News: Wayanad is on the boil after a radio-collared wild elephant chased a 47-year-old man and trampled him to death.

Rising human-animal conflict in Kerala:

● Increased incidence of wild animals, mainly elephants, tigers, bison, and wild boars, attacking human beings have been reported from across the state. The districts of Wayanad, Kannur, Palakkad and Idukki are the worst-hit.
● Government data for 2022-23 recorded 8,873 wild animal attacks, of which, 4193 were by wild elephants, 1524 by wild boars, 193 by tigers, 244 by leopards, and 32 by bison. Of 98 reported deaths, 27 were due to elephant attacks.

Reasons for the conflicts:

● Other than all, Wayanad boasts of a forest cover of 36.48 per cent, has lost 41 lives to elephant attacks and seven to tiger attacks over the last decade. Its geographical location plays a role in this.
● The district’s forests are a part of a greater forested area comprising Nagarhole Tiger Reserve, Bandipur National Park, and BR Tiger Reserve in Karnataka, and Mudumalai Tiger Reserve and Sathyamangalam Forest in Tamil Nadu.
● Wild animals, especially elephants and tigers, traverse state borders in search for food.
Fall in quality of Kerala forests: A 2018 study by Dehradun’s Wildlife Institute of India and the Periyar Tiger Conservation Foundation in Kerala,held to form a strategy to reduce human-animal conflict, has found two major drivers of human-animal conflict in the state.
● It is the decline in the quality of forest habitats, largely due to the cultivation of alien plants — mainly acacia, mangium and eucalyptus — in forest tracts for commercial purposes.
● With 30,000 hectares of forest land in Kerala being used for cultivation of these species, animals are deprived of their natural habitat and food sources. Moreover, these water-guzzling species also strain the forest’s natural water resources.
Changing agri-practices lure animals to farmland: The study also found that changing agri-practices were also responsible for drawing animals, which do not find enough fodder in their habitats, out of forests.
● In recent years, owing to poor returns and high wage costs, more and more farmland is being left unattended. This makes them ideal targets for wildlife looking to snack on bananas and pineapples, among the most cultivated crops in the region.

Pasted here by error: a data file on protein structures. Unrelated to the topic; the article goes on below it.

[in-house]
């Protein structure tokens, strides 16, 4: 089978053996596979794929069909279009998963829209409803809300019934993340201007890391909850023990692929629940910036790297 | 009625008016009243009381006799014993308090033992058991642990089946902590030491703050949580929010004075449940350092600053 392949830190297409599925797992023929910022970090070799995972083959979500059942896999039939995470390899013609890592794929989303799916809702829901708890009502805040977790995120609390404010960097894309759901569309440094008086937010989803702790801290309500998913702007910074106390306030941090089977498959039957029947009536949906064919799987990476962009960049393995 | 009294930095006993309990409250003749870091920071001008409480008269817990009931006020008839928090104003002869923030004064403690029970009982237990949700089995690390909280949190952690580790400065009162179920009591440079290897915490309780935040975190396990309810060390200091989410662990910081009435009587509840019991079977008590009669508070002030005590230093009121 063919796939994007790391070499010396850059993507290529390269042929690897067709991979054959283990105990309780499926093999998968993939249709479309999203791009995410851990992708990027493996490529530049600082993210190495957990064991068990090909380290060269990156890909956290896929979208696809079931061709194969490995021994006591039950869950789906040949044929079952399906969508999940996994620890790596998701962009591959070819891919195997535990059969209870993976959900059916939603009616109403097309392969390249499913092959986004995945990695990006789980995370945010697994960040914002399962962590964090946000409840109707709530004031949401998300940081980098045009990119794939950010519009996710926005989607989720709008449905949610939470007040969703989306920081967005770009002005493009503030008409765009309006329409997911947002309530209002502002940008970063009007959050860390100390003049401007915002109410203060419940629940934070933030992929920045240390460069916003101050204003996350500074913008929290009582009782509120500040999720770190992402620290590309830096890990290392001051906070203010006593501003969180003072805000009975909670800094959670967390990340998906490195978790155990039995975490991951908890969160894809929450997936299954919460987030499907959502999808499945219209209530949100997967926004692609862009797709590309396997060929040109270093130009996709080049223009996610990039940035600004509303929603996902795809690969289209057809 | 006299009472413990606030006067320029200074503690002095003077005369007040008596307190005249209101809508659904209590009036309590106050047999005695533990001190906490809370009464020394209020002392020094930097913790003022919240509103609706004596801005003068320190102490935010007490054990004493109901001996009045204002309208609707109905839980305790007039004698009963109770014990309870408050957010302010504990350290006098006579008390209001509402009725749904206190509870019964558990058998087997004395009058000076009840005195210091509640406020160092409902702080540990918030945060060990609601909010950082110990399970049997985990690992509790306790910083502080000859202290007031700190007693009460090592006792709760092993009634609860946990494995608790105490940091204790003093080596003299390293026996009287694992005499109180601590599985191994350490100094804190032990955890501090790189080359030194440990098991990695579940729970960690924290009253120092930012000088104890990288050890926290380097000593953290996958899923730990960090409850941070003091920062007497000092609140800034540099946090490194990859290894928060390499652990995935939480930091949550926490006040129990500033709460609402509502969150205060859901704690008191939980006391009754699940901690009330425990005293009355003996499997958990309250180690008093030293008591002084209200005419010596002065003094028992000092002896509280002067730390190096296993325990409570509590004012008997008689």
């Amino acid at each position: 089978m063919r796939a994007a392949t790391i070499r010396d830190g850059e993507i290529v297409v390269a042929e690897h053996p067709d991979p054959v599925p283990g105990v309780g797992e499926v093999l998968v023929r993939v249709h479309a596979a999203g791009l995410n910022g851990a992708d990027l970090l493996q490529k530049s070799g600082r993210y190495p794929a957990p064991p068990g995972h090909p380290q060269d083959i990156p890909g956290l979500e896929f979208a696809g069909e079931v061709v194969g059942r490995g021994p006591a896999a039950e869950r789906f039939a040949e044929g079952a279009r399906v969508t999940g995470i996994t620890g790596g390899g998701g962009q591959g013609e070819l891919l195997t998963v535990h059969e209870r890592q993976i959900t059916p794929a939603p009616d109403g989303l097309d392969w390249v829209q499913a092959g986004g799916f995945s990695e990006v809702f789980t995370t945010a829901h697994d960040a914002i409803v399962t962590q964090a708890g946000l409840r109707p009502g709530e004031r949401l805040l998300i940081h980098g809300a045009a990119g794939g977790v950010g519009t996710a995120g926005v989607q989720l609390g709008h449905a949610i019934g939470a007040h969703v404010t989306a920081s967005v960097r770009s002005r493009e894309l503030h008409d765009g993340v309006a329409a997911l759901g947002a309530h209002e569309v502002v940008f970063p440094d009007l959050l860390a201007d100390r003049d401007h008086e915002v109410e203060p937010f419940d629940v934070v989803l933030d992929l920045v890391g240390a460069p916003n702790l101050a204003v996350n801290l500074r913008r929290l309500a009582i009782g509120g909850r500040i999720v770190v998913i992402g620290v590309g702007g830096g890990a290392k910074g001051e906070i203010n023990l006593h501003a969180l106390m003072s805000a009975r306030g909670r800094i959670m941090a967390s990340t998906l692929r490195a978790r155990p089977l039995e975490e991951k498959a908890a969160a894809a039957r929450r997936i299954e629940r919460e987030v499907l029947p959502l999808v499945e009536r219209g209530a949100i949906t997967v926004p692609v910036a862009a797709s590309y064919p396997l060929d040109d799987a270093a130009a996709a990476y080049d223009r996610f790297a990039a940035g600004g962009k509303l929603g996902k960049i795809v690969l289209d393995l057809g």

● The crisis in Kerala’s farm sector has also driven many towards animal husbandry. In Wayanad particularly, the dairy sector has emerged as a lifeline for villagers. But domesticated animals are also prime targets for tigers and other carnivores, especially older animals less capable of hunting in the wild.

Measures taken:

● The Kerala forest department banned the cultivation of acacia and eucalyptus in forest tracts in 2018, the process of regenerating natural forests, such that animals do not face shortage of food and water, will take time.
● The increase in wildlife attacks has further pushed people to safer settlements away from their farms.
● The state has several schemes meant to prevent animals from entering human settlements. These include schemes for the construction of elephant-proof trenches, elephant-proof stone walls, and solar powered electric fencing.
● To keep animals in forests, Kerala has also undertaken eco-restoration programmes. The state is also running a scheme to acquire land from farmers, to be then converted into forestland.
● In areas which see the highest incidence of human-animal conflict, 15 Rapid Response Teams (RRTs) have also been established.

Challenges and responses:

● Kerala government has been demanding to place Wild Boar in the Vermin list of the Wildlife Protection Act of 1972.
● Despite efforts, the scale of the problem remains daunting, necessitating innovative solutions and increased financial support from both state and central governments.
● Kerala’s request for central assistance to the tune of Rs 620 crore underscores the severity of the crisis and the need for collaborative action

The human-animal conflict in Kerala demands a multi-pronged approach, encompassing habitat restoration, community engagement, and sustainable land-use practices. Timely interventions, coupled with robust policy measures and resource mobilization, are imperative to mitigate the conflict’s adverse impacts on both human communities and wildlife.


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